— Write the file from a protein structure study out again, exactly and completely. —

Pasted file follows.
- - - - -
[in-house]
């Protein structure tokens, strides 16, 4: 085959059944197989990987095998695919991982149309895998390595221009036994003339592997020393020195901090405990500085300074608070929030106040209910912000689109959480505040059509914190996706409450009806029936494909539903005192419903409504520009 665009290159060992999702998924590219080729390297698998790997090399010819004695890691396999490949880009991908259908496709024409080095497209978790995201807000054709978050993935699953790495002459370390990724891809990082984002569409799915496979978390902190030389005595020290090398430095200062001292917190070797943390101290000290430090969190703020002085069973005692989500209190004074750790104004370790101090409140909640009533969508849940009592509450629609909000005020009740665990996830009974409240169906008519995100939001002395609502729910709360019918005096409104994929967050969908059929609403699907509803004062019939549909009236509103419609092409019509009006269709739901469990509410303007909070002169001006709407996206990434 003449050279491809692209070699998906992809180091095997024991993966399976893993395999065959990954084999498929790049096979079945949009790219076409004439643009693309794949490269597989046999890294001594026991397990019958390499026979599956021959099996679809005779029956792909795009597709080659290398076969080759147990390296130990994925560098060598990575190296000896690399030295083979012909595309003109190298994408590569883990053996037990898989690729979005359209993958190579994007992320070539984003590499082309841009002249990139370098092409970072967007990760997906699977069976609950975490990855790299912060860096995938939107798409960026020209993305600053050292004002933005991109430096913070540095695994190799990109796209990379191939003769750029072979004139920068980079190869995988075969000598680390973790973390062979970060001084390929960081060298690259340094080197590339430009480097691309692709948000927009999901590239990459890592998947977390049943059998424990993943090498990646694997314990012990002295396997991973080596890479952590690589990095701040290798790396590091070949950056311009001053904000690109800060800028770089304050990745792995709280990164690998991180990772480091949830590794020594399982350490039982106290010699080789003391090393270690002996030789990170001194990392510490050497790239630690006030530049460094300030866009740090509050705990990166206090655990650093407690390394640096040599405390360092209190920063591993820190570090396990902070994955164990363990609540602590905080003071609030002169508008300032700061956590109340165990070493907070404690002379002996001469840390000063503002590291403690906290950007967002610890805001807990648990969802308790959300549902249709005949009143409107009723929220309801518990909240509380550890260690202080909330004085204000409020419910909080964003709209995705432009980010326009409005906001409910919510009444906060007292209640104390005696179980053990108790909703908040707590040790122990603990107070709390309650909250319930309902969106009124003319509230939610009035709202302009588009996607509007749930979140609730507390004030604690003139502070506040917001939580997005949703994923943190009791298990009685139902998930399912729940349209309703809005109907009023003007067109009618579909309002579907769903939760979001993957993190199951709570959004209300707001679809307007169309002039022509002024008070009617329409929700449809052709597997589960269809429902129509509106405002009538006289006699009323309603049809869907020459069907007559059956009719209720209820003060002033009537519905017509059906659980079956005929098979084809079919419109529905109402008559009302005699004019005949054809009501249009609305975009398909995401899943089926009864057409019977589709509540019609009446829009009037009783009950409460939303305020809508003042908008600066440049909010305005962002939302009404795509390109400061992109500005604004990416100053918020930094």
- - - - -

[in-house]
């Protein structure tokens, strides 16, 4: 085959059944197989990987095998695919991982149309895998390595221009036994003339592997020393020195901090405990500085300074608070929030106040209910912000689109959480505040059509914190996706409450009806029936494909539903005192419903409504520009 665009290159060992999702998924590219080729390297698998790997090399010819004695890691396999490949880009991908259908496709024409080095497209978790995201807000054709978050993935699953790495002459370390990724891809990082984002569409799915496979978390902190030389005595020290090398430095200062001292917190070797943390101290000290430090969190703020002085069973005692989500209190004074750790104004370790101090409140909640009533969508849940009592509450629609909000005020009740665990996830009974409240169906008519995100939001002395609502729910709360019918005096409104994929967050969908059929609403699907509803004062019939549909009236509103419609092409019509009006269709739901469990509410303007909070002169001006709407996206990434 003449050279491809692209070699998906992809180091095997024991993966399976893993395999065959990954084999498929790049096979079945949009790219076409004439643009693309794949490269597989046999890294001594026991397990019958390499026979599956021959099996679809005779029956792909795009597709080659290398076969080759147990390296130990994925560098060598990575190296000896690399030295083979012909595309003109190298994408590569883990053996037990898989690729979005359209993958190579994007992320070539984003590499082309841009002249990139370098092409970072967007990760997906699977069976609950975490990855790299912060860096995938939107798409960026020209993305600053050292004002933005991109430096913070540095695994190799990109796209990379191939003769750029072979004139920068980079190869995988075969000598680390973790973390062979970060001084390929960081060298690259340094080197590339430009480097691309692709948000927009999901590239990459890592998947977390049943059998424990993943090498990646694997314990012990002295396997991973080596890479952590690589990095701040290798790396590091070949950056311009001053904000690109800060800028770089304050990745792995709280990164690998991180990772480091949830590794020594399982350490039982106290010699080789003391090393270690002996030789990170001194990392510490050497790239630690006030530049460094300030866009740090509050705990990166206090655990650093407690390394640096040599405390360092209190920063591993820190570090396990902070994955164990363990609540602590905080003071609030002169508008300032700061956590109340165990070493907070404690002379002996001469840390000063503002590291403690906290950007967002610890805001807990648990969802308790959300549902249709005949009143409107009723929220309801518990909240509380550890260690202080909330004085204000409020419910909080964003709209995705432009980010326009409005906001409910919510009444906060007292209640104390005696179980053990108790909703908040707590040790122990603990107070709390309650909250319930309902969106009124003319509230939610009035709202302009588009996607509007749930979140609730507390004030604690003139502070506040917001939580997005949703994923943190009791298990009685139902998930399912729940349209309703809005109907009023003007067109009618579909309002579907769903939760979001993957993190199951709570959004209300707001679809307007169309002039022509002024008070009617329409929700449809052709597997589960269809429902129509509106405002009538006289006699009323309603049809869907020459069907007559059956009719209720209820003060002033009537519905017509059906659980079956005929098979084809079919419109529905109402008559009302005699004019005949054809009501249009609305975009398909995401899943089926009864057409019977589709509540019609009446829009009037009783009950409460939303305020809508003042908008600066440049909010305005962002939302009404795509390109400061992109500005604004990416100053918020930094």